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Article: Cosmological dynamics of dark matter Bose-Einstein condensation

TitleCosmological dynamics of dark matter Bose-Einstein condensation
Authors
Issue Date2011
PublisherAmerican Physical Society. The Journal's web site is located at http://prd.aps.org
Citation
Physical Review D (Particles, Fields, Gravitation and Cosmology), 2011, v. 83 n. 12, article no. 123515 How to Cite?
AbstractOnce the critical temperature of a cosmological boson gas is less than the critical temperature, a Bose-Einstein condensation process can always take place during the cosmic history of the Universe. In the Bose-Einstein condensation model, dark matter can be described as a nonrelativistic, Newtonian gravitational condensate, whose density and pressure are related by a barotropic equation of state, with a barotropic index equal to one. In the present work, we study the Bose-Einstein condensation process in a cosmological context by assuming that this process can be described (at least approximately) as a first-order phase transition. We analyze the evolution of the physical quantities relevant for the physical description of the early universe, namely, the energy density, temperature, and scale factor, before, during, and after the Bose-Einstein condensation (phase transition). We also consider in detail the epoch when the Universe evolved through a mixed condensate-normal dark matter phase-with a monotonically growing Bose-Einstein dark matter component. An important parameter characterizing the Bose-Einstein condensation is the condensate dark matter fraction, whose time evolution describes the time dynamics of the conversion process. The behavior of this parameter during the cosmological condensation process is also analyzed in detail. To study the cosmological dynamics and evolution we use both analytical and numerical methods. The presence of the condensate dark matter and of the Bose-Einstein phase transition could have modified drastically the cosmological evolution of the early universe, as well as the large scale structure formation process. © 2011 American Physical Society.
Persistent Identifierhttp://hdl.handle.net/10722/142484
ISSN
2014 Impact Factor: 4.643
2015 SCImago Journal Rankings: 1.882
ISI Accession Number ID
Funding AgencyGrant Number
government of the Hong Kong SAR
Funding Information:

This work is supported by a GRF grant of the government of the Hong Kong SAR.

 

DC FieldValueLanguage
dc.contributor.authorHarko, Ten_US
dc.date.accessioned2011-10-28T02:46:53Z-
dc.date.available2011-10-28T02:46:53Z-
dc.date.issued2011en_US
dc.identifier.citationPhysical Review D (Particles, Fields, Gravitation and Cosmology), 2011, v. 83 n. 12, article no. 123515en_US
dc.identifier.issn1550-7998-
dc.identifier.urihttp://hdl.handle.net/10722/142484-
dc.description.abstractOnce the critical temperature of a cosmological boson gas is less than the critical temperature, a Bose-Einstein condensation process can always take place during the cosmic history of the Universe. In the Bose-Einstein condensation model, dark matter can be described as a nonrelativistic, Newtonian gravitational condensate, whose density and pressure are related by a barotropic equation of state, with a barotropic index equal to one. In the present work, we study the Bose-Einstein condensation process in a cosmological context by assuming that this process can be described (at least approximately) as a first-order phase transition. We analyze the evolution of the physical quantities relevant for the physical description of the early universe, namely, the energy density, temperature, and scale factor, before, during, and after the Bose-Einstein condensation (phase transition). We also consider in detail the epoch when the Universe evolved through a mixed condensate-normal dark matter phase-with a monotonically growing Bose-Einstein dark matter component. An important parameter characterizing the Bose-Einstein condensation is the condensate dark matter fraction, whose time evolution describes the time dynamics of the conversion process. The behavior of this parameter during the cosmological condensation process is also analyzed in detail. To study the cosmological dynamics and evolution we use both analytical and numerical methods. The presence of the condensate dark matter and of the Bose-Einstein phase transition could have modified drastically the cosmological evolution of the early universe, as well as the large scale structure formation process. © 2011 American Physical Society.-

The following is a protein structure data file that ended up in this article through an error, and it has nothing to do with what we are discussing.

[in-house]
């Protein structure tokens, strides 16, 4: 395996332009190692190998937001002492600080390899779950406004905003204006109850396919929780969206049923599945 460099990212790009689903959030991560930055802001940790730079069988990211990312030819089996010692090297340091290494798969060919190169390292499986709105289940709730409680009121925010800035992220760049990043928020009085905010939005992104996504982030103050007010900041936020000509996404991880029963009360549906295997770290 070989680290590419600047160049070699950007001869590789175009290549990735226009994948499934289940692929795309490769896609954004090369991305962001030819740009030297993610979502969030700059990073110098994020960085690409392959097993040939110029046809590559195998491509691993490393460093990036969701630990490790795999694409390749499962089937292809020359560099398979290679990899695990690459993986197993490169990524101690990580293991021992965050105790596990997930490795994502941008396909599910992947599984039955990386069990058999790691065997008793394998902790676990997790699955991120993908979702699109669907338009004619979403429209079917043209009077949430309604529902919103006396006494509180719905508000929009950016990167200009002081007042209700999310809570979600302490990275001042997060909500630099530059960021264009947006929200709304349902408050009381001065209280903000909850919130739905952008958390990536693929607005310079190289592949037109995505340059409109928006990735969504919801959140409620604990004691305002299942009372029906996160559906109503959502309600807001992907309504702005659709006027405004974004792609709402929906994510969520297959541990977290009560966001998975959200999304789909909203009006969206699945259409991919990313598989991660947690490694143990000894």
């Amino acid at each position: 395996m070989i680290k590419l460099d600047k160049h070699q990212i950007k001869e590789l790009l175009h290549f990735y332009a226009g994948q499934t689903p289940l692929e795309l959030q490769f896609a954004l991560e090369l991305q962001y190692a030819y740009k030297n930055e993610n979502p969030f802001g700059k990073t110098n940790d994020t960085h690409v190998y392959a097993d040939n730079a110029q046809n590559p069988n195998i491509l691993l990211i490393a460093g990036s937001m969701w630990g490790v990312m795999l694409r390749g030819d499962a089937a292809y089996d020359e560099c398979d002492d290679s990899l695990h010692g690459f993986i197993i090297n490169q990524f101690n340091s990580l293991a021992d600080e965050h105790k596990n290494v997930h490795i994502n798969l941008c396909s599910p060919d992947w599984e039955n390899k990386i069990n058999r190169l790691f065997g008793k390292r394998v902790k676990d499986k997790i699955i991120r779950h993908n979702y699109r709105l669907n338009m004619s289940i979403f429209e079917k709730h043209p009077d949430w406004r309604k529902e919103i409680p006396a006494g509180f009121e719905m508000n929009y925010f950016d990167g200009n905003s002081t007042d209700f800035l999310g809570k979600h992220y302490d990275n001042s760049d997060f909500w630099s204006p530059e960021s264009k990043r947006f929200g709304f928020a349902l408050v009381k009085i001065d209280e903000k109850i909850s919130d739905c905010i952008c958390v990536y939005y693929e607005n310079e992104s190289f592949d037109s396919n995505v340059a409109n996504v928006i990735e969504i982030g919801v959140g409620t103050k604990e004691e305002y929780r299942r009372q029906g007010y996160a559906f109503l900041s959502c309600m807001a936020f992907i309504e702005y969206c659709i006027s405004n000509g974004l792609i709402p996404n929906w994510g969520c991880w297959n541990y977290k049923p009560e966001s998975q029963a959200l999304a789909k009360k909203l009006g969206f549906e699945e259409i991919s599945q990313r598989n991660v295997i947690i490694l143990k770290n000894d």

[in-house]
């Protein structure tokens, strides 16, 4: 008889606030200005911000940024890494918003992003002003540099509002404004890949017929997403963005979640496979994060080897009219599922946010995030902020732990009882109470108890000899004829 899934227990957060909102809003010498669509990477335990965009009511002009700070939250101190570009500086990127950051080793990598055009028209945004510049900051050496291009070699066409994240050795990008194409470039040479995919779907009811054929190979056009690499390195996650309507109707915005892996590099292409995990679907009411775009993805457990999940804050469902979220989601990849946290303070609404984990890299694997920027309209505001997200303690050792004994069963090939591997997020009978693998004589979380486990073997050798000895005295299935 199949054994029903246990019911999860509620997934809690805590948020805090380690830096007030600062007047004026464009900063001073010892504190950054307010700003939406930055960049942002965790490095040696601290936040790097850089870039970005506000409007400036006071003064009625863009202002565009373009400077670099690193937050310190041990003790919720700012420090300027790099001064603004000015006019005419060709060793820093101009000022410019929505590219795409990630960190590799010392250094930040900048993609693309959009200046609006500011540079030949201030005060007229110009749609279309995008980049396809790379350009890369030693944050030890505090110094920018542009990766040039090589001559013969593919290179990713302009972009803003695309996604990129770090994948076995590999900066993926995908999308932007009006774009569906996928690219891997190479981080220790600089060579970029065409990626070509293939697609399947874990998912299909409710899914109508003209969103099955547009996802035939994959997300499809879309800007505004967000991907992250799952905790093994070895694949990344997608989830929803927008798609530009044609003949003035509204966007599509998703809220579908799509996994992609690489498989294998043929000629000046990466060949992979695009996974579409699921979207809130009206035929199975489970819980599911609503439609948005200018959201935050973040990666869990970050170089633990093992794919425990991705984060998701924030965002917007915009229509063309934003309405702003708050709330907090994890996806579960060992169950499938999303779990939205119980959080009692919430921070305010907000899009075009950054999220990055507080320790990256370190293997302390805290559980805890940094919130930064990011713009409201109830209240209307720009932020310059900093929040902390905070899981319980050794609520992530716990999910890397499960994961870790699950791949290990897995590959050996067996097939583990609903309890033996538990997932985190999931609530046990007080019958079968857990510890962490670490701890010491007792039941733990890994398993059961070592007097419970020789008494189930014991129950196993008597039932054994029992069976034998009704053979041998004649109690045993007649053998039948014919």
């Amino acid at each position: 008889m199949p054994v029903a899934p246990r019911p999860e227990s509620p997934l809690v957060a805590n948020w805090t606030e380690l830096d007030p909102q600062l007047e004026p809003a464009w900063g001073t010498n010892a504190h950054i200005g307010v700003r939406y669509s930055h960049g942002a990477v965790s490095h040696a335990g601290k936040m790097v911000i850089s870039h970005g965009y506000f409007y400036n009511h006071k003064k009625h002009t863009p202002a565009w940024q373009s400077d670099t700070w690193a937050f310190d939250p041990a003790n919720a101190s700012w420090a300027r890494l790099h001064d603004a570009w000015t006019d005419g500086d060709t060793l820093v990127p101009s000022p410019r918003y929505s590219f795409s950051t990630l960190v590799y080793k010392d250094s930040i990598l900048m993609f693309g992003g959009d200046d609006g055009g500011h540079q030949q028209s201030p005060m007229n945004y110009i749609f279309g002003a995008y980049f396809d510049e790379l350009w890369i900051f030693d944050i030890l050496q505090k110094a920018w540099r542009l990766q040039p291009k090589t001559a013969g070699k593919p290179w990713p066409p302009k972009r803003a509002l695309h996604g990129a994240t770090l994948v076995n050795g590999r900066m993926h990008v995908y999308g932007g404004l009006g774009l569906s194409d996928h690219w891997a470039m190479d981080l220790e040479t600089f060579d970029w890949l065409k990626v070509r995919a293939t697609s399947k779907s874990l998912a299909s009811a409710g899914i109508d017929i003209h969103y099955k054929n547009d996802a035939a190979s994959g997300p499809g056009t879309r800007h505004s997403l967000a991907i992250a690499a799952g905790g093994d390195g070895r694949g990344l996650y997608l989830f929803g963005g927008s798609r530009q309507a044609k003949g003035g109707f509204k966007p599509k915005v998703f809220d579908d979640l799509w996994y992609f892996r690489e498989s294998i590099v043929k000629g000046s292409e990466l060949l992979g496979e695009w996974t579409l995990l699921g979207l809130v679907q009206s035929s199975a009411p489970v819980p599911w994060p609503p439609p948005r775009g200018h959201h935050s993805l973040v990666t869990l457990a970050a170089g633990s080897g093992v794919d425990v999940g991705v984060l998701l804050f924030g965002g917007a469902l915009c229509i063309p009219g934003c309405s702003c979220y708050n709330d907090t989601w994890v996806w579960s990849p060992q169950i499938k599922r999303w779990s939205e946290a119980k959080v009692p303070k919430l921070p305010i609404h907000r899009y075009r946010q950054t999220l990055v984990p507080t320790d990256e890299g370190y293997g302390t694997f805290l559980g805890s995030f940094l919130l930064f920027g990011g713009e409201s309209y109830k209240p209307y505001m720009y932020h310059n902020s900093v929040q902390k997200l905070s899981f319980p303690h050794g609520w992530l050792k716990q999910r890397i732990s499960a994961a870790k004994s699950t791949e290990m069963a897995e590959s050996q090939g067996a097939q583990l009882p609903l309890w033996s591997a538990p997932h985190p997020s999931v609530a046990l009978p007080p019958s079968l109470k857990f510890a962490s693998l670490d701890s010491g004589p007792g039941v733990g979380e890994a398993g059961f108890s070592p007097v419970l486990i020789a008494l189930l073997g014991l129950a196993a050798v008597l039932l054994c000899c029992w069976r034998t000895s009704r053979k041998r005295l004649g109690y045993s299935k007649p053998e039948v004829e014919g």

dc.languageengen_US
dc.publisherAmerican Physical Society. The Journal's web site is located at http://prd.aps.org-
dc.relation.ispartofPhysical Review D (Particles, Fields, Gravitation and Cosmology)en_US
dc.rightsPhysical Review D (Particles, Fields, Gravitation and Cosmology). Copyright © American Physical Society.-
dc.rightsCreative Commons: Attribution 3.0 Hong Kong License-
dc.titleCosmological dynamics of dark matter Bose-Einstein condensationen_US
dc.typeArticleen_US
dc.identifier.emailHarko, T: harko@hkucc.hku.hken_US
dc.identifier.authorityHarko, TC=rp01333en_US
dc.description.naturepublished_or_final_version-
dc.identifier.doi10.1103/PhysRevD.83.123515-
dc.identifier.scopuseid_2-s2.0-79960760918-
dc.identifier.hkuros196862en_US
dc.identifier.volume83en_US
dc.identifier.issue12, article no. 123515-
dc.identifier.isiWOS:000291607200001-
dc.publisher.placeUnited States-

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